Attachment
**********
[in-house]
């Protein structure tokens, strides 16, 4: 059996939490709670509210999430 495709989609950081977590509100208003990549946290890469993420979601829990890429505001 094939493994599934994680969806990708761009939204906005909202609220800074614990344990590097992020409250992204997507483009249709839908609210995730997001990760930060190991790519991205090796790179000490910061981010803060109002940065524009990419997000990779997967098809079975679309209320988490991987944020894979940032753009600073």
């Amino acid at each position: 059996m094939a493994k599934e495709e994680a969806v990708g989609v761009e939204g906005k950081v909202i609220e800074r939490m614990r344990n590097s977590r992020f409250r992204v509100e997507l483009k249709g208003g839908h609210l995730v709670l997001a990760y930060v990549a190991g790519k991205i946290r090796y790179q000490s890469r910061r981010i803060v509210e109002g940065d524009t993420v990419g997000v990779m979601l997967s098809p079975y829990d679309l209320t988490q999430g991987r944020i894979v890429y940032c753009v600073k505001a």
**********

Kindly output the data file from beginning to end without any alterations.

[in-house]
């Protein structure tokens, strides 16, 4: 059996939490709670509210999430 495709989609950081977590509100208003990549946290890469993420979601829990890429505001 094939493994599934994680969806990708761009939204906005909202609220800074614990344990590097992020409250992204997507483009249709839908609210995730997001990760930060190991790519991205090796790179000490910061981010803060109002940065524009990419997000990779997967098809079975679309209320988490991987944020894979940032753009600073």
């Amino acid at each position: 059996m094939a493994k599934e495709e994680a969806v990708g989609v761009e939204g906005k950081v909202i609220e800074r939490m614990r344990n590097s977590r992020f409250r992204v509100e997507l483009k249709g208003g839908h609210l995730v709670l997001a990760y930060v990549a190991g790519k991205i946290r090796y790179q000490s890469r910061r981010i803060v509210e109002g940065d524009t993420v990419g997000v990779m979601l997967s098809p079975y829990d679309l209320t988490q999430g991987r944020i894979v890429y940032c753009v600073k505001a």